Can Microsoft Right the Windows Phone 7 Ship?

Summary:Microsoft's young smartphone platform is definitely in trouble. In spite of a splashy ad campaign to spur the Windows Phone 7 launch, rumors of poor sales won't go away. Can Microsoft right this ship?

Microsoft's young smartphone platform is definitely in trouble. In spite of a splashy ad campaign to spur the Windows Phone 7 launch, rumors of poor sales won't go away. It doesn't help matters that a big hardware partner of WP7 publicly admits that sales of the company's phones have been disappointing. Can Microsoft right this ship?

The press started suspecting something wasn't right with Windows Phone 7 sales when Microsoft sidestepped the issue of sales numbers at the CES. Now one of Microsoft's largest hardware partners with the platform, LG, has admitted the company's disappointment with the push of WP7 into the market. That's about as bad as it gets for a platform builder like Microsoft.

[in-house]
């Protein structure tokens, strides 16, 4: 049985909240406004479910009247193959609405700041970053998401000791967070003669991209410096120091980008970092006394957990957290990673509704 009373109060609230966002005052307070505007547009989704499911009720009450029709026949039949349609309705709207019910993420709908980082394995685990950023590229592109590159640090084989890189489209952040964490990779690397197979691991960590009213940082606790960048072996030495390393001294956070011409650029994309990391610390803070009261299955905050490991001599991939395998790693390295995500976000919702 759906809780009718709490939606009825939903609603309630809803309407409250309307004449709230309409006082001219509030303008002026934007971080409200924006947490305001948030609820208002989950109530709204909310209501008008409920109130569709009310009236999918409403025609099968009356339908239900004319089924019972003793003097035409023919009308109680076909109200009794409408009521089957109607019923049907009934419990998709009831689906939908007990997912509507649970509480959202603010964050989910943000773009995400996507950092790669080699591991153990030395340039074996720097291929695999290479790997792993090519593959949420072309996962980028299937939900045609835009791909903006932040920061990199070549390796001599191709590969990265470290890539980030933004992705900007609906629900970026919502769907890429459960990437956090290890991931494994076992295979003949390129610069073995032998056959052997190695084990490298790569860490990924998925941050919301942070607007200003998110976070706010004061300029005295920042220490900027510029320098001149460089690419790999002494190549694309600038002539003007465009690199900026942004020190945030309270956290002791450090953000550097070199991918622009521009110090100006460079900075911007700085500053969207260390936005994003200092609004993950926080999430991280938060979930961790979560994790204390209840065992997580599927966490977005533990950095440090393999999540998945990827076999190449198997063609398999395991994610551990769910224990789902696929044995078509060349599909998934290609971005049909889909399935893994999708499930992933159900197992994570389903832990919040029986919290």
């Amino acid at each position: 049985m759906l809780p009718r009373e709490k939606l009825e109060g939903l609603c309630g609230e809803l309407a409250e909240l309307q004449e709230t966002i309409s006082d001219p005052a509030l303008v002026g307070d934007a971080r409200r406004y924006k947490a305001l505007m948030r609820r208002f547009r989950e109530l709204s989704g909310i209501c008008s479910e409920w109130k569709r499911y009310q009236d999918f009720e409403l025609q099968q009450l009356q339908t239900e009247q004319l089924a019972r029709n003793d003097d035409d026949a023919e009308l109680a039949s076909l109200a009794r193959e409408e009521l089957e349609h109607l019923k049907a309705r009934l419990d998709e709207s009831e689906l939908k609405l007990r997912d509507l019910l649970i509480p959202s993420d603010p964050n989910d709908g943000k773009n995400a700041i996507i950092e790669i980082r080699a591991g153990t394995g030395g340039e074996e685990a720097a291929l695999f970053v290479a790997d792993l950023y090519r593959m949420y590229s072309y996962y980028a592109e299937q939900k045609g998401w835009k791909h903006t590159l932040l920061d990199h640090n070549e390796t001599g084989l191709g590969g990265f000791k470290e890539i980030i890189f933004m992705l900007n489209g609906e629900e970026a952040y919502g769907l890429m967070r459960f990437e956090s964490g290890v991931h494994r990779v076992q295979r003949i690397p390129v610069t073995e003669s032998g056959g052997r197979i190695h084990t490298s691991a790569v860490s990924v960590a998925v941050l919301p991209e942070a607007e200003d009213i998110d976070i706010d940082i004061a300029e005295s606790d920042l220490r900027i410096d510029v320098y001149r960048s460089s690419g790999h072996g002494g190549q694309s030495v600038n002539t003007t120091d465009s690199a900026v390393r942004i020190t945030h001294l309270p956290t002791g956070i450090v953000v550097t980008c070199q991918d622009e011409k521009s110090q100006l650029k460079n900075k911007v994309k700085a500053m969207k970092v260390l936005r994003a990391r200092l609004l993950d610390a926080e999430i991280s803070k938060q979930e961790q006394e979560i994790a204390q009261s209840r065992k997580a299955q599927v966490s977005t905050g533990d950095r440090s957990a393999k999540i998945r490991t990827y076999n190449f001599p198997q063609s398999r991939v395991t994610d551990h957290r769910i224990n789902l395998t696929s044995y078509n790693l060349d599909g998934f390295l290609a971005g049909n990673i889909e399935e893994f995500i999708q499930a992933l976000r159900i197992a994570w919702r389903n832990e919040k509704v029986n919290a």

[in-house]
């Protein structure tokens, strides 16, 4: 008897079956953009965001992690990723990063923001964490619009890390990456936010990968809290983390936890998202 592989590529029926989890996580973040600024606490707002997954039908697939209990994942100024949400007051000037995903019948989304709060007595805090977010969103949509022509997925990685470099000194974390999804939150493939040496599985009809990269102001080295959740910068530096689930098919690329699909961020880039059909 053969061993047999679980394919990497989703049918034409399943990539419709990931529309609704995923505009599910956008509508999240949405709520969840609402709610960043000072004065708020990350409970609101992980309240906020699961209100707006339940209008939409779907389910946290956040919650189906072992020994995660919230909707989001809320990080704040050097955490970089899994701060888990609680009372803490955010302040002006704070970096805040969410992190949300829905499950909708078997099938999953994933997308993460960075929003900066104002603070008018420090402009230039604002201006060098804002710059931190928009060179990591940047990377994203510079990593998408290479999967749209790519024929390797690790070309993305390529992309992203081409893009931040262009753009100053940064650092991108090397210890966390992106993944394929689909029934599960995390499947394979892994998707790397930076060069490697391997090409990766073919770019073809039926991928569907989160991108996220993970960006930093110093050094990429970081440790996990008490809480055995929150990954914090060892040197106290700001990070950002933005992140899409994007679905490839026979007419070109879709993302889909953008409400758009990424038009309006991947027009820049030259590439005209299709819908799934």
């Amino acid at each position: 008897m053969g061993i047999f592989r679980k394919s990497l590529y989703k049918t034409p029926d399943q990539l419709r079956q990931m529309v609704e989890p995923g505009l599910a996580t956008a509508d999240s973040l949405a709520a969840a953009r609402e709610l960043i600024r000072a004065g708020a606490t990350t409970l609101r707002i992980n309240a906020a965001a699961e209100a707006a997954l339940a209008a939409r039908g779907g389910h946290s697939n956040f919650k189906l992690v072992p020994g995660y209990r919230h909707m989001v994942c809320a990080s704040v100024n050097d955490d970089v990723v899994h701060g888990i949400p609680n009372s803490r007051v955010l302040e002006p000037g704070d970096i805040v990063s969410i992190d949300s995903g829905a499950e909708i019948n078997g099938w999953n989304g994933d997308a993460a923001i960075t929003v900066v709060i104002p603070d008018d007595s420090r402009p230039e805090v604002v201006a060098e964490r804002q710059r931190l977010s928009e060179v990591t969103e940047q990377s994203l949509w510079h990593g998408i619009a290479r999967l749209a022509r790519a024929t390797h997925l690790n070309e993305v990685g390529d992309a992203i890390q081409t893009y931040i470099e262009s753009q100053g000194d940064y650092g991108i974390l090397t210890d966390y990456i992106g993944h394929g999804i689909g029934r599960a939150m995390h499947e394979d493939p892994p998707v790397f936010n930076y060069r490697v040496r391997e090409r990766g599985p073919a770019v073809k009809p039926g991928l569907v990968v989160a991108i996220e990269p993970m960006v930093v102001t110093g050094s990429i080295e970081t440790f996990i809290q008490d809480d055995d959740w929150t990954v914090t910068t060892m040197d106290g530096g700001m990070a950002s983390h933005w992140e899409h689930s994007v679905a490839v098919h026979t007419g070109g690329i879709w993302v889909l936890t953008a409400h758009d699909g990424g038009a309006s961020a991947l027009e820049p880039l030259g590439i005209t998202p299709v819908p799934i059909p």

LG's marketing strategy and planning team directory, James Choi, doesn't seem clear on what the problem is with WP7 adoption. "“For tech guys like us it might be a little bit boring after a week or two, but there are certain segments that it really appeals to. We strongly feel that it has a strong potential even though the first push wasn’t what everyone expected”.

Choi's statements show how difficult the task ahead is for Microsoft and it's hardware partners. WP7 is the flashiest mobile system Microsoft has ever produced, and yet it's perceived as boring by hardware partners.

Even though typical of smartphones today, Microsoft's hardware requirements for WP7 are apparently seen by LG as raising the bar too high for the market. “There is a lot of scepticism at the moment, but once Windows Phone 7 handsets that are mid-tier to low tier start appearing the market share will grow. Right now it’s only exclusively present in a high tier, because of its hardware requirements, and that’s limiting growth".

It seems that LG believes the future success of Windows Phone 7 lies in the bargain bin. That's not promising for a brand new platform, even one as pretty as WP7.

Topics: Mobility, Hardware, Microsoft, Smartphones, Windows

About

James Kendrick has been using mobile devices since they weighed 30 pounds, and has been sharing his insights on mobile technology for almost that long. Prior to joining ZDNet, James was the Founding Editor of jkOnTheRun, a CNET Top 100 Tech Blog that was acquired by GigaOM in 2008 and is now part of that prestigious tech network. James' w... Full Bio

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